Saturday, April 23, 2011

Here Lies?


By Keith N Fisher

Have you ever wondered what your epitaph will be? A few years ago, I wrote my father’s obituary. It was an honor, but it left me wanting to know more. I had a wonderful, rich relationship with him. We spent hours talking, and he related many stories about his past, but I still wanted more.

Back in 2005 I lost both my grandmothers. I was blessed to be able to speak at their funerals and in each talk, I wanted to give them a voice of their own. Even though their physical bodies could not speak for themselves, I wanted to let them have one more moment.

I began to search everything I had in my memory and otherwise. Glimpses into their personalities. Things I remembered from their interaction with me. I read letters from them sent to me when I served a mission. I read a testimony left in a saved Book of Mormon. I read the poetry written by one of them. I think my talks turned out to be close to what they would’ve said, assuming their modesty allowed them to talk about themselves.

When Dad died, I tried to do the same thing. I quoted things he’d said on the miles of videotape I recorded at family gatherings. I did my best to give him a voice, but he didn’t write much. I was able to relate feelings he’d shared with me about my brothers, but it was mostly from my memory.

Have you seen the movie, The Ultimate Gift? Wouldn’t it be wonderful if, like in the movie, we could get a video projection of our dead loved one, expressing personal messages to each of us?

As a writer, I often feel a sense of writing across generations. Ironically though, considering I used to write every day, I haven’t kept up with my journal. The sad thing is I missed writing some of the most important events in my life. Well, I have written a few things.

While reading those meager entries, I began to wonder what someone speaking at my funeral would make of my journal. Perhaps, I’d better make a rebuttal video.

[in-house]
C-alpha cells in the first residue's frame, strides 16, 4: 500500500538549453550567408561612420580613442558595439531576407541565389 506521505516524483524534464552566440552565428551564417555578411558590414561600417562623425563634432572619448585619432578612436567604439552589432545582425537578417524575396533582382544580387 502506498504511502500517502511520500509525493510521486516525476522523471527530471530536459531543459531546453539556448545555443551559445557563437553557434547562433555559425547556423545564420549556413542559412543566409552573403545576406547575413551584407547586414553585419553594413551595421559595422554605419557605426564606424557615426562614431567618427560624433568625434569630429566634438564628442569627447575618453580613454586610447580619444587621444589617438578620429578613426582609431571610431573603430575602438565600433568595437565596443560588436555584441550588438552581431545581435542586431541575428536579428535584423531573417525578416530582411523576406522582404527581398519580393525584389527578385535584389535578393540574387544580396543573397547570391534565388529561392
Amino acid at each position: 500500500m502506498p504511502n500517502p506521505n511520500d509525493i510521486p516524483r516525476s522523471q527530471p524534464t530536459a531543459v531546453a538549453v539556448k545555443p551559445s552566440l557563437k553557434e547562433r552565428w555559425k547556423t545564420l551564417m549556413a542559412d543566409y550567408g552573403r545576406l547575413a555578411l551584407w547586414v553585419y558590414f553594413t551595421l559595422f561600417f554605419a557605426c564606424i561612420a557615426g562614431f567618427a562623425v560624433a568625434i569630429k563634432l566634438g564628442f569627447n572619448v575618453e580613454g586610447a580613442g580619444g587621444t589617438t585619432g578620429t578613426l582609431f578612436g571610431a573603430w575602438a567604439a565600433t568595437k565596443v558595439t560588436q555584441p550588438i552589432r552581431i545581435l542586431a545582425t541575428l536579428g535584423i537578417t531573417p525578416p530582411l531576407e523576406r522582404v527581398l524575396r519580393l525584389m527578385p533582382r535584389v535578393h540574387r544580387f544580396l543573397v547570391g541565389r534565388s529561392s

Yes, I think writing in Journals is a good idea. Beyond a treatment for writer’s block, there is no better way for people to get to know you, and understand the way you think. Perhaps you’ll have a voice at your own funeral.

While thinking about the subject, I began to wonder, what would be carved into my headstone? What words of wisdom will somebody choose to describe my life?

Here lies Mr. Fisher. He lived. Now he’s gone.

How about these sentiments to describe my argumentative nature?

The man in this hole didn’t know, although he thought so.

Perhaps this one will be right.

Here lies what’s his name.

Whatever the epitaph, I want to be remembered for making a difference in people’s lives. I want people to think of me when they remember things that affected their lives for good. Perhaps in several years after my death, they will pull out an old book and want to learn about the author.

That is the best remembrance of all. To be the man who wrote the book, or spoke at the fireside that changed a person’s life. So, what ever gets on my headstone, (mostly bird poop I think), I want my epitaph to be in the lives of those I might have helped along the way.

Good luck with your writing—see you next week.

2 comments:

Nichole Giles said...

You aren't planning on dying anytime soon, are ya? I might have to object. But yeah, I get what you're saying. We all want to make a difference for someone. Don't worry. You will. You already have.

Tina Scott, the writing artist said...

We all have to die sometime. It's part of life. And, we all make our mark on the world in different ways, some more quiet and profound, others bright and flashy like a firework.